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From Stefano Mazzocchi <>
Subject Re: [RT] Cocoon Input Model
Date Mon, 01 Mar 2004 18:32:44 GMT
Alan wrote:

> * Hunsberger, Peter <> [2004-03-01 16:17]:
>>Steve Krulewitz <> writes:
>>1) in the flowscript the varible "output" has the complete contents of
>>this pipeline in it, it can be folded back into any handling you want
>>via flowscript variable passing (eg, as an XSLT parameter containing a
>>2) if you don't want to use a parameter you can also pick the contents
>>of this pipeline back up via xmodule input/output handling which is what
>>we do (the xmodule destination above). BTW, I keep meaning to thank
>>Daniel for this: thanks Daniel! 
>>So, bottom line, I don't think Cocoon needs any new sitemap constructs
>>to do what is being discussed, unless what is needed is a way to do this
>>without flow?  However, trying to do this without flow seems to me to
>>mean going back to regular actions, so I can't see any real reason to do
> I think what is needed is a way to do the following without flow.
>     deserialize -> validate -> store -> generate -> serialize
>     The thread started with the notion that input would become XML,
>     not JavaScript structures.
> I'm not sure what regular actions were. A bad thing I suppose.
>     Perhaps because they were catch all constucts?
>     I think there is a common idiom that can be expressed as XML.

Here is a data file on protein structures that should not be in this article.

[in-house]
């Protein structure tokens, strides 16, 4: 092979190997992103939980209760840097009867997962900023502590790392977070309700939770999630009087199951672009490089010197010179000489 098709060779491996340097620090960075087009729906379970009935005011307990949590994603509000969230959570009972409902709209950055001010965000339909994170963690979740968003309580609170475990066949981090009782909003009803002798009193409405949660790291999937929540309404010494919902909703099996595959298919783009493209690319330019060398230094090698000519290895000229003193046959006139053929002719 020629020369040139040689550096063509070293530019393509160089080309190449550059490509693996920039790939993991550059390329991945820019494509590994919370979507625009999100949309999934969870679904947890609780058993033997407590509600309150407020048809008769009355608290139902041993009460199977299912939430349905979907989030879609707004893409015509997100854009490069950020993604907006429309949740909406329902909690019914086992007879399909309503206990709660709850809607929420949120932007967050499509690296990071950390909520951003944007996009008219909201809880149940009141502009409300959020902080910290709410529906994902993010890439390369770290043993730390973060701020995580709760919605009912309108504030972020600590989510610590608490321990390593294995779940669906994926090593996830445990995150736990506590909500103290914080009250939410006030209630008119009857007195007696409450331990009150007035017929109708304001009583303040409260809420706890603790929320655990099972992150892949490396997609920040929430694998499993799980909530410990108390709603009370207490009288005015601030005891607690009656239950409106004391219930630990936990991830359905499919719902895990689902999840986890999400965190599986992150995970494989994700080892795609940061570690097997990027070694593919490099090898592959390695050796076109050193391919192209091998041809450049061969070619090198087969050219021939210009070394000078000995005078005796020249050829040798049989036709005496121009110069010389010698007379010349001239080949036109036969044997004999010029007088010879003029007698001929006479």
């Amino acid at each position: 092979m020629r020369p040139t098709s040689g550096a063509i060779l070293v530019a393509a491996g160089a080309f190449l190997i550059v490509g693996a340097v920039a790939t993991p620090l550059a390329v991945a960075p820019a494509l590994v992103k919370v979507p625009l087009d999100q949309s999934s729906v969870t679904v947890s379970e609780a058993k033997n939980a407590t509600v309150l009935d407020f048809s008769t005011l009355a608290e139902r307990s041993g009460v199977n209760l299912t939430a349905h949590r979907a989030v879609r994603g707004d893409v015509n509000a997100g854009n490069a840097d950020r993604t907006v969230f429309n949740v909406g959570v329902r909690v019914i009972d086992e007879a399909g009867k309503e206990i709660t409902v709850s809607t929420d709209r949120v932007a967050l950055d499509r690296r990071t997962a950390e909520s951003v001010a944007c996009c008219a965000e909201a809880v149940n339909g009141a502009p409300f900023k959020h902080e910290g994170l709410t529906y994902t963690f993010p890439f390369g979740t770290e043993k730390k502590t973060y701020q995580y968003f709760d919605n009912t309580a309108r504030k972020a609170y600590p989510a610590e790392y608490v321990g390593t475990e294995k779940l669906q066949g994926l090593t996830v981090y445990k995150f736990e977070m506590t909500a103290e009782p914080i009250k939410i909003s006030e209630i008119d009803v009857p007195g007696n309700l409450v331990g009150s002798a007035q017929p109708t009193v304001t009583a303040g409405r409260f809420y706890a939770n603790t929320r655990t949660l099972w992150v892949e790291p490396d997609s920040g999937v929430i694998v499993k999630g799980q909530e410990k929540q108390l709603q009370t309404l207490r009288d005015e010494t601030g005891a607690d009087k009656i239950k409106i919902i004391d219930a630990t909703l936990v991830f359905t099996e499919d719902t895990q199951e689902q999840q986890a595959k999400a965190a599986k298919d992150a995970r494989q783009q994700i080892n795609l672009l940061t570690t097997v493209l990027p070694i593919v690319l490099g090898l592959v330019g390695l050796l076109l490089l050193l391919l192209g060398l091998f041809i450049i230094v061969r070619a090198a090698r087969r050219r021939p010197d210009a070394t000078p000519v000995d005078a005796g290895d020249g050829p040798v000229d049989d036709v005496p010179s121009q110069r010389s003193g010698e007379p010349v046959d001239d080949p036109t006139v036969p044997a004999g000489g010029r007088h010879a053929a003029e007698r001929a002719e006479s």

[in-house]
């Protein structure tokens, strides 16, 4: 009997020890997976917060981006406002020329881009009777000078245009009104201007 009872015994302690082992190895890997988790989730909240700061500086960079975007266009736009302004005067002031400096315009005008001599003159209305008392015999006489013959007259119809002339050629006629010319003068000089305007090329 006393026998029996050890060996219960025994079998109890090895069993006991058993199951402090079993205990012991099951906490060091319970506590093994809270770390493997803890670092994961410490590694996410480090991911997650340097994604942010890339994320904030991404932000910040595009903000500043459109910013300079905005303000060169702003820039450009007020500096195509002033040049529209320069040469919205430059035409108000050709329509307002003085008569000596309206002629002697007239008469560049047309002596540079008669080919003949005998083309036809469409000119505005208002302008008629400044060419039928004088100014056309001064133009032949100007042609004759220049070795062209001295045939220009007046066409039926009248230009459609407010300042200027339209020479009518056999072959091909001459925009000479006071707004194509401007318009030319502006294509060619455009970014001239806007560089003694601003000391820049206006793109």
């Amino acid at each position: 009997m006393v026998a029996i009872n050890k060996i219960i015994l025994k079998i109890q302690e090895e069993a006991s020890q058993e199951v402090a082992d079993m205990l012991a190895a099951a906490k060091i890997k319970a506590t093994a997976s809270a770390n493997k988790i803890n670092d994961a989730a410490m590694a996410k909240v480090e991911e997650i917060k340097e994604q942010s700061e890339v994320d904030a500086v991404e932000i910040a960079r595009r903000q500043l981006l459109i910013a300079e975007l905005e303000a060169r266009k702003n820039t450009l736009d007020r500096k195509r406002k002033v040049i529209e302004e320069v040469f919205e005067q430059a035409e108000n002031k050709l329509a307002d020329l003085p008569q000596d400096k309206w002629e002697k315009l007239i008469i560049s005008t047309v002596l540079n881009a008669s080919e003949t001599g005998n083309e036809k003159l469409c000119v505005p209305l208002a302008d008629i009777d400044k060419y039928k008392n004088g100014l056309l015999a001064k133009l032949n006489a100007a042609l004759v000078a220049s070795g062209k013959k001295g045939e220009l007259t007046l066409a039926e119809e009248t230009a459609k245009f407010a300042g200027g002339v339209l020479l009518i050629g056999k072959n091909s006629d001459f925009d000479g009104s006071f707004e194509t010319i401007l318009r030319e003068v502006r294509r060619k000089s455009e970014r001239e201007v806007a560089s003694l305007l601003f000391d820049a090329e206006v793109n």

>     The sitemap becomes far too difficult to read if the
>     relationships between pipelines are absent from the sitemap.

Been there, done that: it doesn't work.

It's the 80/20 rule: 20% of the job requires 80% of the energy/time.

What you are describing is a model that is highly simplicistic and 
cannot be generalized enough.

Look, nobody prevents you from doing this already today:

  StreamGenerator -> ValidateTransformer -> StoreTransformer ->

but then what happens if the validation is not complete? how to you 
manage that? what is the logic?

Pretty soon you start doing

  StreamGenerator -> ValidateTransformer -> Selector -> ...

to understand the various types of errors and the complexity of this 
gets worse and worse over time and you start to realize that your 
simplicistic mental model was not mapping with real life very well.

This is exactly why we have flow.

And this is why flow is the way to go: it scales with the procedural 
complexity while the sitemap does not.

Whether is javascript or java or lisp is an different story entirely and 
we can discuss this, but one thing is for sure: I will be strongly 
opposed in adding more procedurality to the sitemap unless there is a 
strong reason.

And I haven't seen one yet.


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